From working in corporate tax at Deloitte, to supporting the finance function at an international development charity, and then at Innocent Drinks, Keartland has worked across finance while supporting innovation and marketing. She then became a project manager at Cancer Research UK, and this is where collaboration truly came to the fore.
“So often I was a bridge and could manage conversations between corporate resources and other parts of the charity” says Keartland. “I then moved into innovation. I realised that a lot of my skills and background were really relevant to innovation and how you put shape around an opportunity.”
Now, she is bringing together all that experience to make a difference to the way in which business is done, that is: sustainably, collaboratively and harnessing innovation. She is particularly interested in how you balance financial and non-financial metrics, and how you make decisions that are about more than just money, cash flow and net present value.
To collaborate, she insists, you must be able to listen and understand what the business needs. Keartland adds: “There are a lot of traditional things that accountants have done – around number-crunching and managing processes – that are going to be automated. So, the question really is: what value will accountants provide in the future and what are the skills and behaviours they will need to provide that value? It will all be about being a really good business partner.”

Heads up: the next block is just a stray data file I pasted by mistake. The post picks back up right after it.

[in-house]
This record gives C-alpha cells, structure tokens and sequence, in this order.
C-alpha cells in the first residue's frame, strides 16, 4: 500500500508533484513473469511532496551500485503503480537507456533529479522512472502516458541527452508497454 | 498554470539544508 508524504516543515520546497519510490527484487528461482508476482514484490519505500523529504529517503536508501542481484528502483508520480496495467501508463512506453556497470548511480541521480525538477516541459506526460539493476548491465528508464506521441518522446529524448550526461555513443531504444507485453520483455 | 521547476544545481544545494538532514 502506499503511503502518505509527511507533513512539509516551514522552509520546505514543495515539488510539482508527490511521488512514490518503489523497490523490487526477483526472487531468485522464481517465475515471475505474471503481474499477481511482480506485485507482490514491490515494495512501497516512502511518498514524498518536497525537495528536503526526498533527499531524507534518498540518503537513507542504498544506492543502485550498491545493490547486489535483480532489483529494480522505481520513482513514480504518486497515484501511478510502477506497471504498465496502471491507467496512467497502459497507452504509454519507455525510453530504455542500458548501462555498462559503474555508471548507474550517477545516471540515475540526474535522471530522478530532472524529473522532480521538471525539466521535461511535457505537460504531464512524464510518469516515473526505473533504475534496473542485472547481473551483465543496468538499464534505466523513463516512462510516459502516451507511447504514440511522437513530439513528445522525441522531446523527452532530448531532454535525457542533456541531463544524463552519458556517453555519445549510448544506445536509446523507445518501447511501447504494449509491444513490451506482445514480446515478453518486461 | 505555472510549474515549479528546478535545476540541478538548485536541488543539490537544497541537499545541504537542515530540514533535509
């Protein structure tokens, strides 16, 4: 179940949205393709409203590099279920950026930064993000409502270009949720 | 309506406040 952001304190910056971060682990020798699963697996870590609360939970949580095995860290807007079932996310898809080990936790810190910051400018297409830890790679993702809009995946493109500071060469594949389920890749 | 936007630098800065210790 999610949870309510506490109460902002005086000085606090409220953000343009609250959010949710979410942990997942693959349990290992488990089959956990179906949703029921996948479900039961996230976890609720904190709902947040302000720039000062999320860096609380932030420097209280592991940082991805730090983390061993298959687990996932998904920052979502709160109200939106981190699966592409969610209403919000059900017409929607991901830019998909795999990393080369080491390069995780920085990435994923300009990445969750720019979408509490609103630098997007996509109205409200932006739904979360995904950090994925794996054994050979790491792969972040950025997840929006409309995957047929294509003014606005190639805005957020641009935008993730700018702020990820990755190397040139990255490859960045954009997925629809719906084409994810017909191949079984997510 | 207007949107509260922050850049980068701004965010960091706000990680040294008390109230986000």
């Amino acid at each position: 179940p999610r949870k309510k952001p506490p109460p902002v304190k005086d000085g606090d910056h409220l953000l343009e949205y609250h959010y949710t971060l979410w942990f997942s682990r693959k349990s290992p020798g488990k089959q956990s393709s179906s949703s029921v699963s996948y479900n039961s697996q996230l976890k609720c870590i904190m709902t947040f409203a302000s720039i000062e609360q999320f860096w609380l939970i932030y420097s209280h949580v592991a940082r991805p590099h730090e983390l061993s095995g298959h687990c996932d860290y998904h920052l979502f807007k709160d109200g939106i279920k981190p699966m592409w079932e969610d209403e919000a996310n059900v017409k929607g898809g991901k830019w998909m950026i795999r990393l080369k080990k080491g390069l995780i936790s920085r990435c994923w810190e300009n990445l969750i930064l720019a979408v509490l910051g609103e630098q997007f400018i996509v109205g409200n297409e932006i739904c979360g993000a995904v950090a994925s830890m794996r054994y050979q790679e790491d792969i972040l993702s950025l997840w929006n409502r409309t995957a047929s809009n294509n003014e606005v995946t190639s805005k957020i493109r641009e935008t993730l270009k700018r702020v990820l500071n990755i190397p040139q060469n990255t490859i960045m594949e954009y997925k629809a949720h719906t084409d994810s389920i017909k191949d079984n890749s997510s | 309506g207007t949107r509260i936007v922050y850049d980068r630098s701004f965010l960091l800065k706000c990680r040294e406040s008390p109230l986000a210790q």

She continues: “When I think about the best business partners that I've worked with, they are fantastic at collaboration. Yes, they understand the numbers and, yes, they understand the processes – the nuts and bolts of finance and accounting. But what they’re really brilliant at is listening to the business, understanding what the business cares about and what it needs to know.”
A large part of this revolves around having the right data and other information to make the decisions organisations need to make. The role of the chartered accountant – working both internally and externally – becomes the presenter of data and information, and accountants will need to present that data and information in a way that will enable decisions to be made and assumptions that had been made previously to be challenged.
“Reporting on sustainability requires chartered accountants to expand the data they’re looking at – it's not just going to be the raw financials anymore. There is going to be other data and it will require people who have the skills to interpret that data. Those brilliant business partners – those chartered accountants who have got those skills – will have to add some more numbers to the mix (like a carbon footprint analysis) to support decision-making based on that broader set of information,” she says. “But there's always something about leaders having a really clear vision that enables collaboration and decision-making.”